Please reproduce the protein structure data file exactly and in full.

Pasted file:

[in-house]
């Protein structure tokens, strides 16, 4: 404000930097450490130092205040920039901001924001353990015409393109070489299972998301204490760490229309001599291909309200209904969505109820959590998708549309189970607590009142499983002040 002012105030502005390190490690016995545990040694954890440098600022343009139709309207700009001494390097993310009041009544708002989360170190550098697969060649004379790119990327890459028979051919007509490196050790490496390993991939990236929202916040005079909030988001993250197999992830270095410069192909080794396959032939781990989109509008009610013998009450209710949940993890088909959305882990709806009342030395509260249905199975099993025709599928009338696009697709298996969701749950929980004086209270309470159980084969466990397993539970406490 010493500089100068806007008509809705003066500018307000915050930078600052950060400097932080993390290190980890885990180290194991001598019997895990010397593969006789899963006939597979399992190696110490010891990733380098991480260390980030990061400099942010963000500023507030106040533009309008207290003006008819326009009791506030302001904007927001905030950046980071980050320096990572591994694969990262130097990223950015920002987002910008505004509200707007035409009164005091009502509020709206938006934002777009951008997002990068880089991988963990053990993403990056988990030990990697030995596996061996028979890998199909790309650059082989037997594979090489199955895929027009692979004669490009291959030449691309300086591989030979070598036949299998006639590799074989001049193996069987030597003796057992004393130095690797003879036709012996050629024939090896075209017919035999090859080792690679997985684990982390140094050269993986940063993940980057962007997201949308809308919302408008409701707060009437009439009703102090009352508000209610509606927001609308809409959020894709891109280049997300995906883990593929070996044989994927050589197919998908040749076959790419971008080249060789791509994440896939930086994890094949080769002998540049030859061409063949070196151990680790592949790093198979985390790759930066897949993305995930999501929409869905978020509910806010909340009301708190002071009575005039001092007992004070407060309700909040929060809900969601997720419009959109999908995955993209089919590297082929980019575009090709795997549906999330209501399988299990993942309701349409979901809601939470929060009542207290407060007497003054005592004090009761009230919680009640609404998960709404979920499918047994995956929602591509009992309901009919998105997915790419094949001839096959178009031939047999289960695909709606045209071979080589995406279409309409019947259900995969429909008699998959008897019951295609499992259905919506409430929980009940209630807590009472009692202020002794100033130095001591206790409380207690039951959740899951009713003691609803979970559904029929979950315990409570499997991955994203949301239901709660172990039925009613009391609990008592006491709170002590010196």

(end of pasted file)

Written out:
[in-house]
């Protein structure tokens, strides 16, 4: 404000930097450490130092205040920039901001924001353990015409393109070489299972998301204490760490229309001599291909309200209904969505109820959590998708549309189970607590009142499983002040 002012105030502005390190490690016995545990040694954890440098600022343009139709309207700009001494390097993310009041009544708002989360170190550098697969060649004379790119990327890459028979051919007509490196050790490496390993991939990236929202916040005079909030988001993250197999992830270095410069192909080794396959032939781990989109509008009610013998009450209710949940993890088909959305882990709806009342030395509260249905199975099993025709599928009338696009697709298996969701749950929980004086209270309470159980084969466990397993539970406490 010493500089100068806007008509809705003066500018307000915050930078600052950060400097932080993390290190980890885990180290194991001598019997895990010397593969006789899963006939597979399992190696110490010891990733380098991480260390980030990061400099942010963000500023507030106040533009309008207290003006008819326009009791506030302001904007927001905030950046980071980050320096990572591994694969990262130097990223950015920002987002910008505004509200707007035409009164005091009502509020709206938006934002777009951008997002990068880089991988963990053990993403990056988990030990990697030995596996061996028979890998199909790309650059082989037997594979090489199955895929027009692979004669490009291959030449691309300086591989030979070598036949299998006639590799074989001049193996069987030597003796057992004393130095690797003879036709012996050629024939090896075209017919035999090859080792690679997985684990982390140094050269993986940063993940980057962007997201949308809308919302408008409701707060009437009439009703102090009352508000209610509606927001609308809409959020894709891109280049997300995906883990593929070996044989994927050589197919998908040749076959790419971008080249060789791509994440896939930086994890094949080769002998540049030859061409063949070196151990680790592949790093198979985390790759930066897949993305995930999501929409869905978020509910806010909340009301708190002071009575005039001092007992004070407060309700909040929060809900969601997720419009959109999908995955993209089919590297082929980019575009090709795997549906999330209501399988299990993942309701349409979901809601939470929060009542207290407060007497003054005592004090009761009230919680009640609404998960709404979920499918047994995956929602591509009992309901009919998105997915790419094949001839096959178009031939047999289960695909709606045209071979080589995406279409309409019947259900995969429909008699998959008897019951295609499992259905919506409430929980009940209630807590009472009692202020002794100033130095001591206790409380207690039951959740899951009713003691609803979970559904029929979950315990409570499997991955994203949301239901709660172990039925009613009391609990008592006491709170002590010196």